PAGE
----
17. July 2007
A University of Toronto study is the first in North America to draw a link between Parkinson's and manganese air pollution, and suggests industry-generated pollutants poses a greater health risk than traffic-generated manganese.
Murray Finkelstein, assistant professor in the department of family and community medicine, worked with Berkeley professor Michael Jerrett to compare the incidence of diagnosis and treatment of Parkinson's with markers of exposure to vehicle exhaust and industrial emissions in the cities of Toronto and Hamilton. The study, which examined a cohort of 110,000 subjects over three years, appeared in Environmental Research 2007.
“The results suggest that the manganese threat posed by traffic-generated pollution may be relatively small, but that exposure to ambient manganese in the air from sources like steel foundries does advance the age of diagnosis of Parkinson's disease,” said Finkelstein. “This study supports the theory that exposure to manganese adds to the natural loss of neurons attributable to the aging process.”
Einer Studie der University of Pennsylvania Health System zufolge, gibt es einen Zusammenhang von Parkinson Erkrankung und Mangan-Vergiftung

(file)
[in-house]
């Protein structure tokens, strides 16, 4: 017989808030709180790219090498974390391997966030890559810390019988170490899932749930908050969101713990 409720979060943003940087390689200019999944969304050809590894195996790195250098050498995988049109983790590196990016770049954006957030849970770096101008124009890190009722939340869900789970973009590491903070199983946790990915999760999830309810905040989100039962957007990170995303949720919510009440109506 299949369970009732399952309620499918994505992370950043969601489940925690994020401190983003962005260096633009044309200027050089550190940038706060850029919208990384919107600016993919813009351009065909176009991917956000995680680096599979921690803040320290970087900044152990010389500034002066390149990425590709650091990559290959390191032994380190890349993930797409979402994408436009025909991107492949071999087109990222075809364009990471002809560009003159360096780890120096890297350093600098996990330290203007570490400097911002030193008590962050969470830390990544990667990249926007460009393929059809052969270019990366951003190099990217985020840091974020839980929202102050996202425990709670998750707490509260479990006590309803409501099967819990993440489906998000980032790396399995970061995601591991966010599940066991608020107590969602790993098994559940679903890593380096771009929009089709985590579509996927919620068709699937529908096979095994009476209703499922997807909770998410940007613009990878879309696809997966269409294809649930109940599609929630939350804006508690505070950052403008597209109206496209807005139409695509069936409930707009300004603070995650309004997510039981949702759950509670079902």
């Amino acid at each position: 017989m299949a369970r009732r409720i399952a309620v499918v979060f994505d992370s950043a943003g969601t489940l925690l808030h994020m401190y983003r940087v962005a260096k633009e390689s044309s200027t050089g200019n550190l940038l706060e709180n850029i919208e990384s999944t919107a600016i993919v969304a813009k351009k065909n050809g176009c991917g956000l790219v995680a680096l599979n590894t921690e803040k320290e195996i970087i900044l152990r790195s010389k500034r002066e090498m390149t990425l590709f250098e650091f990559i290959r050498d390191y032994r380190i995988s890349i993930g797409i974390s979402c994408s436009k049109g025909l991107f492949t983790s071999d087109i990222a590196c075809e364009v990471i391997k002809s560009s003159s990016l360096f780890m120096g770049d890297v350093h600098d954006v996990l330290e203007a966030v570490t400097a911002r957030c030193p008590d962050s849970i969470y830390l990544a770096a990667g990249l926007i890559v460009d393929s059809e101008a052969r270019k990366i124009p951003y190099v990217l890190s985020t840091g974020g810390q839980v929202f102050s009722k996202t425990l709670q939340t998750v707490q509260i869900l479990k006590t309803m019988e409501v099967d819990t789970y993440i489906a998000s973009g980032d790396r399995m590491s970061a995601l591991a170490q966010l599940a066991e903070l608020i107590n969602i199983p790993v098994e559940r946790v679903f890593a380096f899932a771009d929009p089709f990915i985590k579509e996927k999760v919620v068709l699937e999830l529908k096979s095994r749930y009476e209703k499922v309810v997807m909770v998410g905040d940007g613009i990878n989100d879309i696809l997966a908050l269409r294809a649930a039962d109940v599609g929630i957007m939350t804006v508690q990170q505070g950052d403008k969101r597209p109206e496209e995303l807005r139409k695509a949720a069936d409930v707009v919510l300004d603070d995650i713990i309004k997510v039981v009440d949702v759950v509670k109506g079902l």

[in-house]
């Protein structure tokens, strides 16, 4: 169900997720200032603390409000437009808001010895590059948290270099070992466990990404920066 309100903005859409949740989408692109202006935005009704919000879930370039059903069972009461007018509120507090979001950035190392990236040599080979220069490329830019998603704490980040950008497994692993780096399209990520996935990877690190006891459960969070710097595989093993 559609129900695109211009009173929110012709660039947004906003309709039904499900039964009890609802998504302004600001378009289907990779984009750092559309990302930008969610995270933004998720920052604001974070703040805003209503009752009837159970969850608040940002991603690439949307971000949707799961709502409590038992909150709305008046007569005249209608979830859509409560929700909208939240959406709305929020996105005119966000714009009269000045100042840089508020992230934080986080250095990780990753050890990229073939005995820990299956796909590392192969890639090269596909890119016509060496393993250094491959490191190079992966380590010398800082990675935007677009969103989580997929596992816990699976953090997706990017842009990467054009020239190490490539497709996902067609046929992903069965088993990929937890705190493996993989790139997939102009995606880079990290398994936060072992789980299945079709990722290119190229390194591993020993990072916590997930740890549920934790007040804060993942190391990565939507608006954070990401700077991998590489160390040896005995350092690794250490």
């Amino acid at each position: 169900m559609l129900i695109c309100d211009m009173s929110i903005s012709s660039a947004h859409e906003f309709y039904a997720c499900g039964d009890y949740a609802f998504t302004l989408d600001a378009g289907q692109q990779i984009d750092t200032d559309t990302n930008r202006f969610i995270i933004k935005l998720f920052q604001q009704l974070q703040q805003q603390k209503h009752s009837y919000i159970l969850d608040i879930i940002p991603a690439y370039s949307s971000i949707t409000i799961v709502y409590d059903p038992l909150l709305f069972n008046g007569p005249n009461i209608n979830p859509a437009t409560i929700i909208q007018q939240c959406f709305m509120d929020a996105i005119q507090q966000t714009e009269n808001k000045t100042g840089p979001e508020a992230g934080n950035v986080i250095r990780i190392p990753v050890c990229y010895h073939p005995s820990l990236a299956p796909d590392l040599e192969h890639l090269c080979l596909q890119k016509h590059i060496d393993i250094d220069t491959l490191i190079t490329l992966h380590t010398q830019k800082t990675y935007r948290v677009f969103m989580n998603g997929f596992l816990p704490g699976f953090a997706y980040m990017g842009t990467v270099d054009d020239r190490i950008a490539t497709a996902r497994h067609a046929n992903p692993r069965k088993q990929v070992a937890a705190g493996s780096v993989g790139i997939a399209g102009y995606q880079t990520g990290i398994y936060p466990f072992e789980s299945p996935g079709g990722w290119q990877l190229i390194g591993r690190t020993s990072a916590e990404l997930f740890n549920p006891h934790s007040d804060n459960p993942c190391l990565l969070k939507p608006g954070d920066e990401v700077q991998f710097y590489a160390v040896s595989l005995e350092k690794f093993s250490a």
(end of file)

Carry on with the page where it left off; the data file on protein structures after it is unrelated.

Manganismus oder Manganvergiftung ist in Bergbauberufen und der Schweiß- und Stahlherstellung weit verbreitet. Diese wird durch die Einwirkung von hohen Mengen des Metalls Mangan verursacht, die das zentrale Nervensystem angreifen, das macht sich in mortorischen- und Demenzsymptomen bemerkbar, die der Parkinson-Krankheit ähneln.
Lesen Sie mehr im englischen Orginal Artikel:
14 patients with Parkinson Disease (PD) and 14 control patients were randomly selected and examined for cutaneous eruptions and blood mercury levels. Of the 14 PD patients, 13 had Grover's Disease (which results in red, bumpy skin eruptions) and detectable blood mercury levels. None of the patients in the control group had skin eruptions and only 2 had detectable blood mercury levels.
Dantzig PI. A new cutaneous sign of mercury poisoning? J Am Acad Dermatol. 2003;49:1109-1111
Bjørklund G. Parkinson’s Disease and Mercury. Journal of Orthomolekulare Medicine 1995; 10: 147-148.